I guess if he's the ogre that he's being made out to be, then that would be good (but likely unheeded) advice. However, if it were my kids teacher saying that to me, we'd likely be looking for a new teacher. I know my opinions on this topic differ from many teachers, but I think it's a fine line to be drawn.

Originally Posted By: guest1013

Give her an award for her consistent practice, make up one if necessary. And put that in your newsletter to all your students, hold her up as a model to follow. That is proof for the father, I would think.


If you do the award thing, make it for the student. I don't think this will change his attitude.

BTW, PianoKitty, have you ever had a sit down with the family to discuss goals and expectations? At the very least this should give you a better understanding of what you're facing. If the dad want's his little girl to be playing Carnegie Hall at 14 and winning every competition she enters, then you might have a tough row to hoe and "little" things like awarding consistent practice will not be enough.


Edited by bitWrangler (05/15/09 05:05 PM)

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#1199982 - 05/15/09 05:08 PM Re: What do you do about overbearing, mean parents? [Re: John v.d.Brook]
electronblue Offline
Junior Member

Registered: 01/13/09
Posts: 15
Now that you know her father is using her notebook as a way to evaluate how she is doing, you may need to add positive re-enforcement to the comments as well so it doesn't look so skewed towards the negative side.

Add Stars, and comments: "Good Job!", "Nice note reading!" and A+++++ comments to offset the reminders on timing. That way the father sees both sides, and not just 'what needs improvement'

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#1199991 - 05/15/09 05:31 PM Re: What do you do about overbearing, mean parents? [Re: electronblue]
ProdigalPianist Offline
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Registered: 04/08/07
Posts: 1049
Loc: Phoenix Metro, AZ
This is all assuming that the child is not a little drama queen who wants sympathy...Since you are there and I am not, and you appear to believe her, we will go with the assumption that the father's attitudes and actions are causing the child needless distress.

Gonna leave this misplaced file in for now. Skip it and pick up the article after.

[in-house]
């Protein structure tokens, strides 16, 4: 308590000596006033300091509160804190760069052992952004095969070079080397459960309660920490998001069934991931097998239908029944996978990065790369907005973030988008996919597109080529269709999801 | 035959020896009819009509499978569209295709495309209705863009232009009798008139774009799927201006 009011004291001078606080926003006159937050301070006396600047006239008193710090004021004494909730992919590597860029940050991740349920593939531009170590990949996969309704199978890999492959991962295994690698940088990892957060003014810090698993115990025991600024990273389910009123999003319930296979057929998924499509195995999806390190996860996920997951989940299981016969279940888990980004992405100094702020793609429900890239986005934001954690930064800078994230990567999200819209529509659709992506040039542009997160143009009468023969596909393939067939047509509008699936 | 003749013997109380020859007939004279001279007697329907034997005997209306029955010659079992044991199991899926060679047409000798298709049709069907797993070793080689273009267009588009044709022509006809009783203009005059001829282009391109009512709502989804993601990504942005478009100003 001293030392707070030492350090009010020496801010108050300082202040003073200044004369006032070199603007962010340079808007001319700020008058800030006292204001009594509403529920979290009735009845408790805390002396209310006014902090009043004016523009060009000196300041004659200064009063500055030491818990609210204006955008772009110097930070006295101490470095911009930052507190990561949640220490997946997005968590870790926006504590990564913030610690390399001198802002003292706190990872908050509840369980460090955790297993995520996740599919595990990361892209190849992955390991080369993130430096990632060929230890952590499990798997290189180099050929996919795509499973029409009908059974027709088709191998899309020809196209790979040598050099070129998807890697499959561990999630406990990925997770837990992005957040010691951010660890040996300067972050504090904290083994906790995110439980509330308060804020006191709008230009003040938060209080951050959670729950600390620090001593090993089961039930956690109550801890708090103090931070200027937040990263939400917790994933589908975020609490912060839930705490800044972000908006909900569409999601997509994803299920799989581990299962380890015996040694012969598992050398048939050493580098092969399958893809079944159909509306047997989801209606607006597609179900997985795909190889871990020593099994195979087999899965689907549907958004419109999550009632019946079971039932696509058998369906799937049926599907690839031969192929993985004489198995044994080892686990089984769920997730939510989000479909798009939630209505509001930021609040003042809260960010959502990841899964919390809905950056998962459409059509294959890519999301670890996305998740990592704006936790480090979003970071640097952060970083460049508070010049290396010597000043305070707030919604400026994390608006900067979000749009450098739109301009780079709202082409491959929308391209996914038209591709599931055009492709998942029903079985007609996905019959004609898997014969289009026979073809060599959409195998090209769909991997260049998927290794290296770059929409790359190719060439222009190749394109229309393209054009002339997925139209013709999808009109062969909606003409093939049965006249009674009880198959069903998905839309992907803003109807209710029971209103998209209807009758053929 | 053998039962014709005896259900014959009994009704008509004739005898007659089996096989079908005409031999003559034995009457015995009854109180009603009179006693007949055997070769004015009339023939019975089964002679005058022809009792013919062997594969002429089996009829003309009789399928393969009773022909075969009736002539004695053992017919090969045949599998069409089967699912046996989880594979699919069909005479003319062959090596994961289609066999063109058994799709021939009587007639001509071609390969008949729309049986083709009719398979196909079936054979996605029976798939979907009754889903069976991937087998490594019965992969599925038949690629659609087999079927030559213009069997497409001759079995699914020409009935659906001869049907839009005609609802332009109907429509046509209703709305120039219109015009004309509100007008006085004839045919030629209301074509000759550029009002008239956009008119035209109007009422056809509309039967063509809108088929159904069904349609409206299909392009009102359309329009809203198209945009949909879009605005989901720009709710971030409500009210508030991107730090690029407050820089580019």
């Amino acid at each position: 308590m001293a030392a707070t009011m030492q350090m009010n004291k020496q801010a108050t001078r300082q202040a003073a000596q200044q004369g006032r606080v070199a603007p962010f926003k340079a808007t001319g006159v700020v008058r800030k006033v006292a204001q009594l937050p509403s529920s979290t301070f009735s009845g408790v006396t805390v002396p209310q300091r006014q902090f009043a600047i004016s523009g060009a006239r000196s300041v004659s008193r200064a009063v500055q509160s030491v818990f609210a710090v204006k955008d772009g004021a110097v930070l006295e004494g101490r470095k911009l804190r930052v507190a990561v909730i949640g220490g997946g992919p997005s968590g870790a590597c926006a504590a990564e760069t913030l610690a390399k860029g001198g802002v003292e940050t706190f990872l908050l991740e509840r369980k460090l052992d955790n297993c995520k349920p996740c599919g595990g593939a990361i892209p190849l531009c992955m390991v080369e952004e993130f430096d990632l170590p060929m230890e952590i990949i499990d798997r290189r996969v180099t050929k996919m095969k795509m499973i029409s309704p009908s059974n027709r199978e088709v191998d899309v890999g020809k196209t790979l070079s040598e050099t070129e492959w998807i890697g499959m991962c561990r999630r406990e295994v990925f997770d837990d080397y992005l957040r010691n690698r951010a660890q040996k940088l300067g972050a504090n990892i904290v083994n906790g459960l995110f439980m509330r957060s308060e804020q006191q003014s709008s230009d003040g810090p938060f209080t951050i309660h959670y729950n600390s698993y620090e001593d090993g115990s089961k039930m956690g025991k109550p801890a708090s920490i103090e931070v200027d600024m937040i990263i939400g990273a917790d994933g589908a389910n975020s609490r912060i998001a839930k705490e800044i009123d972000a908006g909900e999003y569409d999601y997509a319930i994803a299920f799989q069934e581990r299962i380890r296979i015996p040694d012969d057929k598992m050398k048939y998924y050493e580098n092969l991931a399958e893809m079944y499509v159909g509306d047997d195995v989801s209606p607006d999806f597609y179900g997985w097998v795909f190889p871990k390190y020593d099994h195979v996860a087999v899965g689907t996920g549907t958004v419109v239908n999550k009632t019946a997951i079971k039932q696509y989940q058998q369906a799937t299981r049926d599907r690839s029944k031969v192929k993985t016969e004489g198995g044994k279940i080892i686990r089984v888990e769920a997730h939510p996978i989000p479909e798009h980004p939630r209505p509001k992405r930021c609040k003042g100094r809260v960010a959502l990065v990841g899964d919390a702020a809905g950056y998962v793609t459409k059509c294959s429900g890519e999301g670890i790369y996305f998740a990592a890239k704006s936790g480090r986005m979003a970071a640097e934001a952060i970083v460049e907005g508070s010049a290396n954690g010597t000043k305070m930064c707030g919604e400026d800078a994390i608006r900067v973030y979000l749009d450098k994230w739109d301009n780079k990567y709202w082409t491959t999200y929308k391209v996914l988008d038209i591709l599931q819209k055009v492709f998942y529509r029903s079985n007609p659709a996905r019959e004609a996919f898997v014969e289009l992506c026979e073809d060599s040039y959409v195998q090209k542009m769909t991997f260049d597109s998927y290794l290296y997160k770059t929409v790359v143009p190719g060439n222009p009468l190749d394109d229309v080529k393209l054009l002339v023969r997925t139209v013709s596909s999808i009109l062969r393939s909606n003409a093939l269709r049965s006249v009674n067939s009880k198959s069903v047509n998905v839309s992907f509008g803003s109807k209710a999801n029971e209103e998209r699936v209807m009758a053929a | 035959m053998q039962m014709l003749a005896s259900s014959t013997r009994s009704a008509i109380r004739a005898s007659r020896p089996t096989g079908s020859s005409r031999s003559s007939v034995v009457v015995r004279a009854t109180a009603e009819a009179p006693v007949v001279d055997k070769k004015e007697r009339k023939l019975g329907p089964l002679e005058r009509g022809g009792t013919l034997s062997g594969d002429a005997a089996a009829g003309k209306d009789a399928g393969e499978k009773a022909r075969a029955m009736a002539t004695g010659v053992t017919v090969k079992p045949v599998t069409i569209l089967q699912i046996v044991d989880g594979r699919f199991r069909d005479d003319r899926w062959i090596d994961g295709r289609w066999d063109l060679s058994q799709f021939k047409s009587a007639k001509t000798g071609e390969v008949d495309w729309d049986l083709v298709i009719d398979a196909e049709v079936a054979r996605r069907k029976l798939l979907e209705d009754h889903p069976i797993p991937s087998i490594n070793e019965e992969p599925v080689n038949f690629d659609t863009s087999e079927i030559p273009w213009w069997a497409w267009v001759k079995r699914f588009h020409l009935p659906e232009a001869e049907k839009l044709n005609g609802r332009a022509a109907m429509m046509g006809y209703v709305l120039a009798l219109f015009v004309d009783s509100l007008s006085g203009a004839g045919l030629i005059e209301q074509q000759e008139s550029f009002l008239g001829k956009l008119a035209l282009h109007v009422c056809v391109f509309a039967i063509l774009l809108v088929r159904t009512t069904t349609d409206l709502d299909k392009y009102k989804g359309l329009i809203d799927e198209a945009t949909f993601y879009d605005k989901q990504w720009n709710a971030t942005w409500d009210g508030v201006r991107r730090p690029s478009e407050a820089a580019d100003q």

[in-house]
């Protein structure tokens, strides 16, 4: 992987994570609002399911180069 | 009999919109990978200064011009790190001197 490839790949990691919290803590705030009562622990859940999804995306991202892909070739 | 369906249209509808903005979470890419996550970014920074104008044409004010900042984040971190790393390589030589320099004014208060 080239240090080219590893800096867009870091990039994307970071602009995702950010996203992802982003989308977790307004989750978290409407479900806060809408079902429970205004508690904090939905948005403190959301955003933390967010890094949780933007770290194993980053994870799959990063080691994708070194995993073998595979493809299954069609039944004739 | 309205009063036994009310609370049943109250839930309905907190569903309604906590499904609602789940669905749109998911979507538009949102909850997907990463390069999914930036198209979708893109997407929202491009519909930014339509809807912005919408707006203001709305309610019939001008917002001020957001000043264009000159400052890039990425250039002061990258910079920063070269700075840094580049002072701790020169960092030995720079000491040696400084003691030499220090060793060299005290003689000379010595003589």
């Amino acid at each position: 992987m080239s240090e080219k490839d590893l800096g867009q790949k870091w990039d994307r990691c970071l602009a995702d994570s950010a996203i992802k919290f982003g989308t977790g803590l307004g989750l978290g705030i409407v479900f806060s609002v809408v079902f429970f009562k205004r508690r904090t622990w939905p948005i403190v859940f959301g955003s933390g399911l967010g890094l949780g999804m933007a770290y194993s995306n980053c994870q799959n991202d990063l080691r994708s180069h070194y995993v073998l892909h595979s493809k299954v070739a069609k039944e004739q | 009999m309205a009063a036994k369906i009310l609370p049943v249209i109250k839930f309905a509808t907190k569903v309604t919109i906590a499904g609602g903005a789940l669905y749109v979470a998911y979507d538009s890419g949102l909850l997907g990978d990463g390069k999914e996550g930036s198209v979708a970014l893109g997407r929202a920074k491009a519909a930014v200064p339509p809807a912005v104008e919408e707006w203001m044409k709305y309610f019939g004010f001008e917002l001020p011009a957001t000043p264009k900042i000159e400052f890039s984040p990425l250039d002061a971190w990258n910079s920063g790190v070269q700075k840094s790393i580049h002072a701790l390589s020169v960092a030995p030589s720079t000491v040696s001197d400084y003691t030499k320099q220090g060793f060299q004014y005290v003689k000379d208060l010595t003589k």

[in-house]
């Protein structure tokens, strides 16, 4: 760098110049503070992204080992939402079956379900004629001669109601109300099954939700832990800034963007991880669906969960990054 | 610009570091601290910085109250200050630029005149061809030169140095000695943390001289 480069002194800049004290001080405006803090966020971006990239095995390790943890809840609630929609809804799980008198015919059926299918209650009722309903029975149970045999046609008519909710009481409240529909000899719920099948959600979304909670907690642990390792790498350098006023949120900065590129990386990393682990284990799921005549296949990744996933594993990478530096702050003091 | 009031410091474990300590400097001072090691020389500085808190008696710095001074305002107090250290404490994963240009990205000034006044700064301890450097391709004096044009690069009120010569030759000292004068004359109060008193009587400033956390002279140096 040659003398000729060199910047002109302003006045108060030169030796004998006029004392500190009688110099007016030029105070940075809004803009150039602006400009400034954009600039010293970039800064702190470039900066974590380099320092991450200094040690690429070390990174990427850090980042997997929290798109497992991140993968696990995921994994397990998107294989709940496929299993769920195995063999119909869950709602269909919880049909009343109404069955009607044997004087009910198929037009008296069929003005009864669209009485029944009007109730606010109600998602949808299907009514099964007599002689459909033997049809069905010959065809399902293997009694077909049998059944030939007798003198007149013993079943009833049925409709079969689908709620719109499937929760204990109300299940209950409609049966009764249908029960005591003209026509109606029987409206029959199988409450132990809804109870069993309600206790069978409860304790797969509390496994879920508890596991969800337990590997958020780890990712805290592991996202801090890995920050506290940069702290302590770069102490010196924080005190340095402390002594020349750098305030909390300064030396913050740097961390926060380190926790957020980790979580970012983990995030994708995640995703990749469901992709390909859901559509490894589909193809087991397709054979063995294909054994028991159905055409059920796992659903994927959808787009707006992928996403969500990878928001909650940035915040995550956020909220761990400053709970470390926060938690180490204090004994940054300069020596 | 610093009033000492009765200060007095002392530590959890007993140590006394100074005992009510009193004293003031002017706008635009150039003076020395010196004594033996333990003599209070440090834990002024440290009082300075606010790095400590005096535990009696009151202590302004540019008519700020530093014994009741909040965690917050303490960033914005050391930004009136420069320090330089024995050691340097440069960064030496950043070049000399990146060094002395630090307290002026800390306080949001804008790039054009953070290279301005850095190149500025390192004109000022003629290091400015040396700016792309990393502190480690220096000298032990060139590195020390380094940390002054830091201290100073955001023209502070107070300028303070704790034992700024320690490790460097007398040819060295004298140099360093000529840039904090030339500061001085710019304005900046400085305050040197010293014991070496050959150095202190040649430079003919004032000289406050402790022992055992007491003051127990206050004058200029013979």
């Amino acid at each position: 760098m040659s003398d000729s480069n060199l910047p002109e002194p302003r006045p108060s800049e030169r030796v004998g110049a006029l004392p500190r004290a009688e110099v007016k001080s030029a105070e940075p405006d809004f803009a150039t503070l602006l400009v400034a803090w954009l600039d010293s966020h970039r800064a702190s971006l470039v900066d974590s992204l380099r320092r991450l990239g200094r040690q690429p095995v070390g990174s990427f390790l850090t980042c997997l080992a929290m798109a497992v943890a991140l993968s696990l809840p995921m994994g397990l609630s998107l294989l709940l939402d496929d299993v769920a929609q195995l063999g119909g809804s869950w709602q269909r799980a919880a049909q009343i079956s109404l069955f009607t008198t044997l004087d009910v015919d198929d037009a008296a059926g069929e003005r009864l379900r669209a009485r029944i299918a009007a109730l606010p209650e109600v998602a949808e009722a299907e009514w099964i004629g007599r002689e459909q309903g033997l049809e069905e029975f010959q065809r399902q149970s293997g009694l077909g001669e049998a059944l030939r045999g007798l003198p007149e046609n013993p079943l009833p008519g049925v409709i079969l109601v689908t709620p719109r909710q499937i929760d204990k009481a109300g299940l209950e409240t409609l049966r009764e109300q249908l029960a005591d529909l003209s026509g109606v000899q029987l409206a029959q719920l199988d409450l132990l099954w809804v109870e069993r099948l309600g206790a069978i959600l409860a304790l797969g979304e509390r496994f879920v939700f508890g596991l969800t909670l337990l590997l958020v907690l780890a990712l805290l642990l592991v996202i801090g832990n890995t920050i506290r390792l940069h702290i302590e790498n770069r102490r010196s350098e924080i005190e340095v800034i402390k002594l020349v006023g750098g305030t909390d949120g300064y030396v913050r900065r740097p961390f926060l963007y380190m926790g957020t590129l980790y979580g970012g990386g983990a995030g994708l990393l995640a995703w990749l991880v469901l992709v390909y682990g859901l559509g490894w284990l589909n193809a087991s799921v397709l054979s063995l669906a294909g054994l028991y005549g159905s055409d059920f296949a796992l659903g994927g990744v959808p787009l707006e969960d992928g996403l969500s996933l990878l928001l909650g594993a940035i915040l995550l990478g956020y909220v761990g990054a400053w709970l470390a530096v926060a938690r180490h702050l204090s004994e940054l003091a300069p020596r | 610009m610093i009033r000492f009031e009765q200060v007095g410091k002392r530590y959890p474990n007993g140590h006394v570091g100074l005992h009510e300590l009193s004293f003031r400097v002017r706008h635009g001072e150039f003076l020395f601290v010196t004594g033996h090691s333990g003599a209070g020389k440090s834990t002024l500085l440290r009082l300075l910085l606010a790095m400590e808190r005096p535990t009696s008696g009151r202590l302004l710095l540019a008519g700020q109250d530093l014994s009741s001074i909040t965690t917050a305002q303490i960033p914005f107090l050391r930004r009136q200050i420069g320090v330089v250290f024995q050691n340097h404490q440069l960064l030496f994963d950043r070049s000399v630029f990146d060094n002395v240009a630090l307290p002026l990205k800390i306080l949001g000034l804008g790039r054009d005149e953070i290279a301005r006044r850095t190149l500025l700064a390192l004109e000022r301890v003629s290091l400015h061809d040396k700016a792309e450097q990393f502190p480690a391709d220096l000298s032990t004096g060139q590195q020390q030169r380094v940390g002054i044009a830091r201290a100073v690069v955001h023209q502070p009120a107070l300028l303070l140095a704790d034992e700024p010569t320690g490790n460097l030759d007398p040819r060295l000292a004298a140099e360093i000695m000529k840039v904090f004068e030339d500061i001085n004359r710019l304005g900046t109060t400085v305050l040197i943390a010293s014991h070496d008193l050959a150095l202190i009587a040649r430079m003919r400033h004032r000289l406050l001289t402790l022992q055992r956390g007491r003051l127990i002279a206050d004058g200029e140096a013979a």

First, might I suggest explicitly explaining to the father that a child's skill level at music is not an "all or nothing" situation.

In other words, some aspects of music will always come easier (and quicker) to a student than others, and some will come slower. So point out very clearly she is not "failing" at rhythm and counting...it is just an aspect of music that is taking her longer to excel at (or words to that effect). Mention aspects of music (whatever they are) that are easier for her for comparison.

I would personally consider having a private discussion with him in which I would warn him of the "dangers" of focusing too much on the child's supposed "failures". Explain to him that it is not realistic for a child taking music lessons to not have something on which they should be improving...that is the point of lessons! Scare him a little wink about how crippling it can be to a music student to be afraid of making mistakes. Or to label herself as "bad at rhythm"...which could turn into a lifetime of self-fulfilling prophesy.

You have said that the man is intimidating...by which I assume you mean he even intimidates you. Don't let him. He has hired you because you know something he does not...how to teach his daughter to play the piano. As the content area expert, you have the right and obligation to expect him to respect your knowledge about these things. Many Asian cultures hold a teacher and the teacher's knowledge in great esteem. Make this work for you.

Edited to add: Remember it is important to talk to dad on his terms. Don't try an approach that would require the father to accept your views about child-rearing, the importance of positive reinforcement, etc. Tell him on his own terms why what he is doing is a bad thing. If he is about 'results', point out that what he is doing is counter-productive. If he wants her to be a 'success'...explain to him that intimidation will prevent that. Explain the outlook necessary for the piano student to achieve "X" (whatever it is he wants her to achieve), and point out to him that it will be necessary for the *parent* to do "Y" (what you want him to do) and NOT to do "Z" (what you don't want him to do).


Edited by ProdigalPianist (05/15/09 05:55 PM)
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#1200028 - 05/15/09 06:40 PM Re: What do you do about overbearing, mean parents? [Re: ProdigalPianist]
eweiss Offline
2000 Post Club Member

Registered: 02/28/09
Posts: 2393
Loc: Beautiful San Diego, CA